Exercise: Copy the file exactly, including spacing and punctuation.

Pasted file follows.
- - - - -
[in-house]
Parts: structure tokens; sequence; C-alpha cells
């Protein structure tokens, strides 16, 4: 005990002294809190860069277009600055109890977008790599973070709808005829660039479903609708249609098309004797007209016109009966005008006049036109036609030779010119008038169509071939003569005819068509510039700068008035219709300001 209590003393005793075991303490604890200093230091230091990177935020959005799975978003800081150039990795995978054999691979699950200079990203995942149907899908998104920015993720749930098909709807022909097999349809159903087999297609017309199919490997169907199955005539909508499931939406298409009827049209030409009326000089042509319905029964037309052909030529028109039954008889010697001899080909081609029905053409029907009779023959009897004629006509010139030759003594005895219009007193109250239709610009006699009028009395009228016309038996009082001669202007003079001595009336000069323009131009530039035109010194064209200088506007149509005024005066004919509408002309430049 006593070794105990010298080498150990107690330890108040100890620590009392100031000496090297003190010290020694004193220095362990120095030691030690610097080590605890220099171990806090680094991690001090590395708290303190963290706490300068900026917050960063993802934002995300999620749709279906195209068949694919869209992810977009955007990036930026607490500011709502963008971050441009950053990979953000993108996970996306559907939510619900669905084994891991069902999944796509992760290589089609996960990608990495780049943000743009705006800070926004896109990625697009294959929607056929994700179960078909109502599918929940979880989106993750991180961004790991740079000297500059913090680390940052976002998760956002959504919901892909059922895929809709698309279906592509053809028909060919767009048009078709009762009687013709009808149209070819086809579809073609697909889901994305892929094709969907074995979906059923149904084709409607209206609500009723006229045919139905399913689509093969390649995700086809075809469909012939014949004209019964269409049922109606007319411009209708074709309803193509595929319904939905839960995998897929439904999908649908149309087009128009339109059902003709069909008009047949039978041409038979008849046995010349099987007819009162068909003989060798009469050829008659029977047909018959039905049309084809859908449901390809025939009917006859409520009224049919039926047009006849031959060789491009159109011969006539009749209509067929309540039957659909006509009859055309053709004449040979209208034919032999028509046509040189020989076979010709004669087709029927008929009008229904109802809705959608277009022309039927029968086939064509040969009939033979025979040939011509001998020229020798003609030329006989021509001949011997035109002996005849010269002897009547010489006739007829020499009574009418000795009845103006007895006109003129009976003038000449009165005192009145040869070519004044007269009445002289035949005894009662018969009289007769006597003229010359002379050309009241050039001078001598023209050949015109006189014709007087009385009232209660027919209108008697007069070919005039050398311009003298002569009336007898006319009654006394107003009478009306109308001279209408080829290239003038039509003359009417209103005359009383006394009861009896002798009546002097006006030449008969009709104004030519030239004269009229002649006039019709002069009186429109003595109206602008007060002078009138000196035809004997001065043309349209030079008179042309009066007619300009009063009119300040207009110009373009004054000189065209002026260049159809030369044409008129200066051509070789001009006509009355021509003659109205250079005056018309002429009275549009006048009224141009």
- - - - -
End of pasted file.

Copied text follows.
[in-house]
Parts: structure tokens; sequence; C-alpha cells
């Protein structure tokens, strides 16, 4: 005990002294809190860069277009600055109890977008790599973070709808005829660039479903609708249609098309004797007209016109009966005008006049036109036609030779010119008038169509071939003569005819068509510039700068008035219709300001 209590003393005793075991303490604890200093230091230091990177935020959005799975978003800081150039990795995978054999691979699950200079990203995942149907899908998104920015993720749930098909709807022909097999349809159903087999297609017309199919490997169907199955005539909508499931939406298409009827049209030409009326000089042509319905029964037309052909030529028109039954008889010697001899080909081609029905053409029907009779023959009897004629006509010139030759003594005895219009007193109250239709610009006699009028009395009228016309038996009082001669202007003079001595009336000069323009131009530039035109010194064209200088506007149509005024005066004919509408002309430049 006593070794105990010298080498150990107690330890108040100890620590009392100031000496090297003190010290020694004193220095362990120095030691030690610097080590605890220099171990806090680094991690001090590395708290303190963290706490300068900026917050960063993802934002995300999620749709279906195209068949694919869209992810977009955007990036930026607490500011709502963008971050441009950053990979953000993108996970996306559907939510619900669905084994891991069902999944796509992760290589089609996960990608990495780049943000743009705006800070926004896109990625697009294959929607056929994700179960078909109502599918929940979880989106993750991180961004790991740079000297500059913090680390940052976002998760956002959504919901892909059922895929809709698309279906592509053809028909060919767009048009078709009762009687013709009808149209070819086809579809073609697909889901994305892929094709969907074995979906059923149904084709409607209206609500009723006229045919139905399913689509093969390649995700086809075809469909012939014949004209019964269409049922109606007319411009209708074709309803193509595929319904939905839960995998897929439904999908649908149309087009128009339109059902003709069909008009047949039978041409038979008849046995010349099987007819009162068909003989060798009469050829008659029977047909018959039905049309084809859908449901390809025939009917006859409520009224049919039926047009006849031959060789491009159109011969006539009749209509067929309540039957659909006509009859055309053709004449040979209208034919032999028509046509040189020989076979010709004669087709029927008929009008229904109802809705959608277009022309039927029968086939064509040969009939033979025979040939011509001998020229020798003609030329006989021509001949011997035109002996005849010269002897009547010489006739007829020499009574009418000795009845103006007895006109003129009976003038000449009165005192009145040869070519004044007269009445002289035949005894009662018969009289007769006597003229010359002379050309009241050039001078001598023209050949015109006189014709007087009385009232209660027919209108008697007069070919005039050398311009003298002569009336007898006319009654006394107003009478009306109308001279209408080829290239003038039509003359009417209103005359009383006394009861009896002798009546002097006006030449008969009709104004030519030239004269009229002649006039019709002069009186429109003595109206602008007060002078009138000196035809004997001065043309349209030079008179042309009066007619300009009063009119300040207009110009373009004054000189065209002026260049159809030369044409008129200066051509070789001009006509009355021509003659109205250079005056018309002429009275549009006048009224141009």